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ATPM 10.05
May 2004




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by Andy McConnell,

National Association of Broadcasters Convention 2004

Well, another NAB convention has come and passed.

This year was my ninth show in the last ten years, and a lot has changed. Since last year, “HD” has become the buzzword. This year’s show also had (according to the Lost Remote TV Weblog) more than 94,500 attendees, up from last year’s 88,000. Accordingly, there was less bellyaching about the economy, and the exhibitors who came with things to sell seemed to be moving inventory or placing Sold signs on their demo units.

Ten years ago, the Internet didn’t get any attention from the convention-goers, and I counted on one hand with two fingers to spare the number of booths that were offering Internet services or products. I also recall how, back in ’95, Avid and Media100 had similar-sized booths and were neck and neck in their respective technology. I think Avid is now more worried about what Apple engineers are doing. One person I chatted with at the Promax Digital Video Cafe is a Media100 user. He was telling me how he visited Media100’s booth, hoping to be reassured about the company’s future, but unfortunately left feeling more worried.

Here are the highlights (IMHO) from NAB 2004:

Apple hosted an invitation-only event at the Venetian and announced Final Cut Pro HD (a.k.a. FCP 4.5, so it’s a free upgrade available now for FCP 4 users). According to Rob Schoeben, Apple’s vice-president of Applications Marketing, there are more than a quarter million FCP editors in the world. Live from NAB has more info on FCP HD.

Apple also announced DVD Studio Pro 3, the Xsan High-performance Storage Networking system, and Shake 3.5. Working together with Panasonic, Apple introduced the new compact AJ-HD120 0A DVCPRO HD VTR. Now you can shoot in HD and import your footage into FCP via FireWire.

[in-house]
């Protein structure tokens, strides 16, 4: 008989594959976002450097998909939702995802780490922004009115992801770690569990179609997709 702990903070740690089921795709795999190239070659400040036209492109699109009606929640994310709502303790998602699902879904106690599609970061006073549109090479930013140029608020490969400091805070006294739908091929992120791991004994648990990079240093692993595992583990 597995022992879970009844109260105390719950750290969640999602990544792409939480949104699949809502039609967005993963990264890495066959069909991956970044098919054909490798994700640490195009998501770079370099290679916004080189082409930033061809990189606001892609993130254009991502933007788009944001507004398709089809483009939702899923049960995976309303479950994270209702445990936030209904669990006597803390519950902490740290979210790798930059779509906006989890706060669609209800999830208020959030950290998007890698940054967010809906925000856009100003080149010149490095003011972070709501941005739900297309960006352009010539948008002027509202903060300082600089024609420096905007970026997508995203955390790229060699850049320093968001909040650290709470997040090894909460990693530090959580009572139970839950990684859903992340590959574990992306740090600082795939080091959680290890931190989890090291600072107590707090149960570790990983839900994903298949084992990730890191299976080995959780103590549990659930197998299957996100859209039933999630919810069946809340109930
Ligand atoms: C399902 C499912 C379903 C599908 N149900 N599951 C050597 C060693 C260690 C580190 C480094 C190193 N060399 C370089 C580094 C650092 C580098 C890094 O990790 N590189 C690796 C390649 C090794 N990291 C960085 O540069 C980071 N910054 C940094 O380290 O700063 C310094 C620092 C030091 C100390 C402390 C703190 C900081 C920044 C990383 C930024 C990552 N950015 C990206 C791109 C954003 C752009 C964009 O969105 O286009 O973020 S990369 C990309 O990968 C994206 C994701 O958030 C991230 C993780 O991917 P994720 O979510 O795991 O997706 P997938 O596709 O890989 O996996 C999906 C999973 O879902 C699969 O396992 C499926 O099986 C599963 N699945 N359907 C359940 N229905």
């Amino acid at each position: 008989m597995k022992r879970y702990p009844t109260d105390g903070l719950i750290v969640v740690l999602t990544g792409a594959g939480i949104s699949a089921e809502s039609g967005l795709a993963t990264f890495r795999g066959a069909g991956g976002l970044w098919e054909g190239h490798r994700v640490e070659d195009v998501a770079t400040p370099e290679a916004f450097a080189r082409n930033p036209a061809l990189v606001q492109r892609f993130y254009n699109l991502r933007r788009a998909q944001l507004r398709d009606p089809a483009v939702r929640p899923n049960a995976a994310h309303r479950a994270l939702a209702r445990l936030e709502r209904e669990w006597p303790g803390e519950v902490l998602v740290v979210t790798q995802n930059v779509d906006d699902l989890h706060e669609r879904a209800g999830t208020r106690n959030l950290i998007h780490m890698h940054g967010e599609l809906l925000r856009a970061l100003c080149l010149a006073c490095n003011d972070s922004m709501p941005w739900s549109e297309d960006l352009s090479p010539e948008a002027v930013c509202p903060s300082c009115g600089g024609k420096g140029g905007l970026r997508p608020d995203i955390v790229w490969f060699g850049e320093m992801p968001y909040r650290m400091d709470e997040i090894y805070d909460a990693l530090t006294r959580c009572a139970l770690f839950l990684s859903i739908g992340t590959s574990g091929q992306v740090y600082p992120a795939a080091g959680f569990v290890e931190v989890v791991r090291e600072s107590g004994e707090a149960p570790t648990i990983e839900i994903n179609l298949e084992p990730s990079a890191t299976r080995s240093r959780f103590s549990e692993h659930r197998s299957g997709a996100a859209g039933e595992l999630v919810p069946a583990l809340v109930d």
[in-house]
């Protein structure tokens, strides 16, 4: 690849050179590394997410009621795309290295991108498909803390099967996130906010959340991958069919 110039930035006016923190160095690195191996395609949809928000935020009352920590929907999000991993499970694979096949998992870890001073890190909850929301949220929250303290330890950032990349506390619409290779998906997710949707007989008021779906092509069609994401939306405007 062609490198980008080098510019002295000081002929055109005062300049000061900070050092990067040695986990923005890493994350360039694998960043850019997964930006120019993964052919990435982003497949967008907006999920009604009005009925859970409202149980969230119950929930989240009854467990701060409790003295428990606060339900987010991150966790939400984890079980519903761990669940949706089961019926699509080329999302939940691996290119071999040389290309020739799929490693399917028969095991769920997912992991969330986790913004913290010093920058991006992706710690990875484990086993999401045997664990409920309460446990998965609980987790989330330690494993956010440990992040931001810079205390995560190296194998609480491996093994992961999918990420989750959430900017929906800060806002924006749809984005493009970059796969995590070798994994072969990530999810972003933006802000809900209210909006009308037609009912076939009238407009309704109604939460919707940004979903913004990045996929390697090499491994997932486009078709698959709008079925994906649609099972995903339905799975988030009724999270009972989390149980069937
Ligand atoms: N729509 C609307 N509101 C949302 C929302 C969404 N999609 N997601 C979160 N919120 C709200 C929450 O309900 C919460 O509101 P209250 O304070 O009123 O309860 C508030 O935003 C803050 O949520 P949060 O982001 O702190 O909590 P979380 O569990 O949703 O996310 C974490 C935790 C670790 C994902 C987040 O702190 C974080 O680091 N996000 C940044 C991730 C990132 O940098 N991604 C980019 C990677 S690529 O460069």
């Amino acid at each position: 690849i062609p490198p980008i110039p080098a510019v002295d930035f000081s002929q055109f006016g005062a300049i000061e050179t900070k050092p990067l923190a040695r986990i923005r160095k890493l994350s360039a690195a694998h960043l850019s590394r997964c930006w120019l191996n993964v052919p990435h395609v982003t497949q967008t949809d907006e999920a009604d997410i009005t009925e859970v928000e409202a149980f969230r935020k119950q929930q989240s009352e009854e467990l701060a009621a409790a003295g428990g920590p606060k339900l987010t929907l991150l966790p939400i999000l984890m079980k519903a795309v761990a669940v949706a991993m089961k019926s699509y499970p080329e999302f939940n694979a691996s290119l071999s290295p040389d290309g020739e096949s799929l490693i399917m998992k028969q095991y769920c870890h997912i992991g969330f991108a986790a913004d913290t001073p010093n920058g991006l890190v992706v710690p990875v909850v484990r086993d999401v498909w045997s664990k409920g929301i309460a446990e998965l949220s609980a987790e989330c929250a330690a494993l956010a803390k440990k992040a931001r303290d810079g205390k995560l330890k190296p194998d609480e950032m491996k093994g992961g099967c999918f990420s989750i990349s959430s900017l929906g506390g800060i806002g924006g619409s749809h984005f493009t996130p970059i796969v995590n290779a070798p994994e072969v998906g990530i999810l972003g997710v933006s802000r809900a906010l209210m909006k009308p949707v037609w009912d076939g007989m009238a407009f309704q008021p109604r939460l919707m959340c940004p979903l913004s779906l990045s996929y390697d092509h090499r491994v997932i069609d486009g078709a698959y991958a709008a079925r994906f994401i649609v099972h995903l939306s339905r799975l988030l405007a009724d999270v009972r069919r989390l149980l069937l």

The announcement from Apple that I’m most excited about (read: can’t wait to get my hands on) is Motion. Bye-bye After Effects. Well, almost anyway. AE still has the ability to do animation in Z-space. But the way Motion uses behaviors and not key frames to create animations is very cool, and it will only cost $299 when it ships this summer! Creative Mac has more info on Motion.

Apple’s booth was always very crowded. It’s no wonder Apple won six National Association of Broadcasters Best of Show awards.

Sony’s killer app—OK, killer hardware, actually—was the Sony Anycast, a control room in a suitcase. The video guy at my church has ordered one, so I am looking forward to getting my hands on it when it ships in August.

AJA Video introduced its Kona 2—a new dual rate HD/SD PCI capture card for the Power Mac G5.

Focus Enhancements has been around for a couple of years, and after seeing its latest DR-DV5000 system, I really want one.

In Huge Systems’ booth, I got a close-up look at its MediaVault 320-R. Wouldn’t one of those look sweet next to your G5? Huge was one of the presenters at the Promax Digital Video Cafe and made some interesting comments about how it feels that the technology of network storage is going to go Ethernet—not Fiber Channel.

Of course, there were many other cool things that time and space don’t allow me to opine upon. Overall, it was a good show, but there was not enough time to see everything I wanted to see—and I didn’t spend much time sitting through demonstrations, either! It was good to see all the third-party hardware and software for Macs this year—accessories, plug-ins, and other things made to work with Final Cut. It’s an exciting time to be working in this field, and I can’t wait to see what exciting things will be shown at NAB 2005!

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